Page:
Snail Mail | Live Review & Photoset

31st October | Thekla

Photos: Jessica Bartolini

A perfect Halloween night started with a chill in the air, moonlight creeping over the top of the dark sky, and sparse footfall under the eerie red iridescence cast off from the Thekla sign. Yet despite tentative early numbers for Snail Mail’s return to Bristol, attendance quickly swelled prior to a support slot at this sold-out show. A select few attendees donning Halloween attire, gently acknowledging the holiday – perhaps with just a hint of irony – of course deserve a special mention. Snails and skeletons, it all made for something different.

As the clock rolled around to eight, Hachiku – aka Anika Ostendorf – began her humble set, bringing the bedroom pop from her self-titled EP to stage, along with a rather spot-on and lovingly performed cover of The Cranberries’ hit ‘Dreams’ for good measure. Despite some apparent stage jitters, Ostendorf’s music was captivating from start to finish, the Casiotone-esque and aptly titled ‘Zombie Slayer’ proving a highlight. Towards the end, Ostendorf broke out for a couple of minutes, once humorously checking her phone so that she’d meet a stringent curfew, and regaled the crowd with an anecdote of the peril of buying hot chocolate and being environmentally conscious. It was impossible not to be won over by her charm.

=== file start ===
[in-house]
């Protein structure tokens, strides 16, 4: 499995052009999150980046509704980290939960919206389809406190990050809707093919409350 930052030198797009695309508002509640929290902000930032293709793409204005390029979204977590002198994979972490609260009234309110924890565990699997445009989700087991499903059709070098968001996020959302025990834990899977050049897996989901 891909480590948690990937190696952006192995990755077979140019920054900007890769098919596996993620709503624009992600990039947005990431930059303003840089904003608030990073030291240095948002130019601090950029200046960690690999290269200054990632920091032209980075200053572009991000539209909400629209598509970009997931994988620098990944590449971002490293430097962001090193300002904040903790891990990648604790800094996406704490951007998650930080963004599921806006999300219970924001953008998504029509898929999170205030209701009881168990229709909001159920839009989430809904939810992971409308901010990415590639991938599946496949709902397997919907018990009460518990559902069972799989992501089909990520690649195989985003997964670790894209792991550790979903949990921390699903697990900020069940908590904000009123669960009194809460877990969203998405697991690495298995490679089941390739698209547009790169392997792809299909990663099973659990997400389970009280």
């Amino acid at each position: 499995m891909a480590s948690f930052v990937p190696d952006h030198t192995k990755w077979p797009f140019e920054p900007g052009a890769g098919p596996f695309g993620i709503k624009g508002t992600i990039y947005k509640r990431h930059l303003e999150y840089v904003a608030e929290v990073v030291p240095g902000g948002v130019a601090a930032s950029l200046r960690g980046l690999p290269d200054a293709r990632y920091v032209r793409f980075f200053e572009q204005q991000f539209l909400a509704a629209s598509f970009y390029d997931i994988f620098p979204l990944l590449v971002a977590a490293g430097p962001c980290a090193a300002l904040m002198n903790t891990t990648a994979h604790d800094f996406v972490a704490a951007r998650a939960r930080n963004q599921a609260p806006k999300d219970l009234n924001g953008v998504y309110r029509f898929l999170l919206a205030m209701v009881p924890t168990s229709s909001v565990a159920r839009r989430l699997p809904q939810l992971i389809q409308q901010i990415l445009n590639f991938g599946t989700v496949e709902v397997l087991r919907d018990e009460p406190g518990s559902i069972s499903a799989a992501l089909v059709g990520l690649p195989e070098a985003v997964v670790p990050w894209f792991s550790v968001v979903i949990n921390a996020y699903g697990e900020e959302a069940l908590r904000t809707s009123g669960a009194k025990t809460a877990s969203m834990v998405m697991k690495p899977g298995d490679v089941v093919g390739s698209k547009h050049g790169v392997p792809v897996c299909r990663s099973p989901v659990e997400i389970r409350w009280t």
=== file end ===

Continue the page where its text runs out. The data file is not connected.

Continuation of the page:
Not long after, Snail Mail’s Lindsey Jordan and live band appeared and immediately launched into a furious opening jam that frankly could’ve made Boredoms blush. Perhaps seeming to pay homage to Jordan’s history in the Maryland punk scene, that fierce intensity is something that never quite returned in the duration of their set as they settled into a familiar indie groove, but it was gratifying to see what extremes the band could take their sound. It certainly demanded your attention; Snail Mail were here and making a statement.

Unfortunately, that statement may not have been the one intended; as the noisy intro segued neatly into ‘Heat Wave’, Jordan’s voice seemed to be railing against notes she couldn’t quite reach. The result was a little awkward and that seemed to be the general consensus from crowd reaction. It wasn’t entirely unpleasant, especially in parts where her voice didn’t need to stretch; it was exactly how you’d imagine Lush in the live setting. It was only in the higher register, those moments when the chorus peaked, that you’d be jolted from Snail Mail’s sonic reverie. It doesn’t seem quite representative of what Jordan is capable of, which is unfortunate, but after so many months on the road, perhaps touring had taken its toll or perhaps Jordan was feeling somewhat under the weather.

That said, the instrumentation for each song sounded as good as its recorded counterpart, maybe even a little more sombre as Jordan and the band slowed it down, prolonged pauses, and amped up the guitar. This control of the music was reassuring, and promising for what lies in store for Snail Mail. Leaving the venue that evening, I’d certainly be curious to see how this performance compares to future ones. I sincerely hope she continues to shine as she already has done this year.

If you missed Snail Mail at Thekla, why not see her live KEXP set here: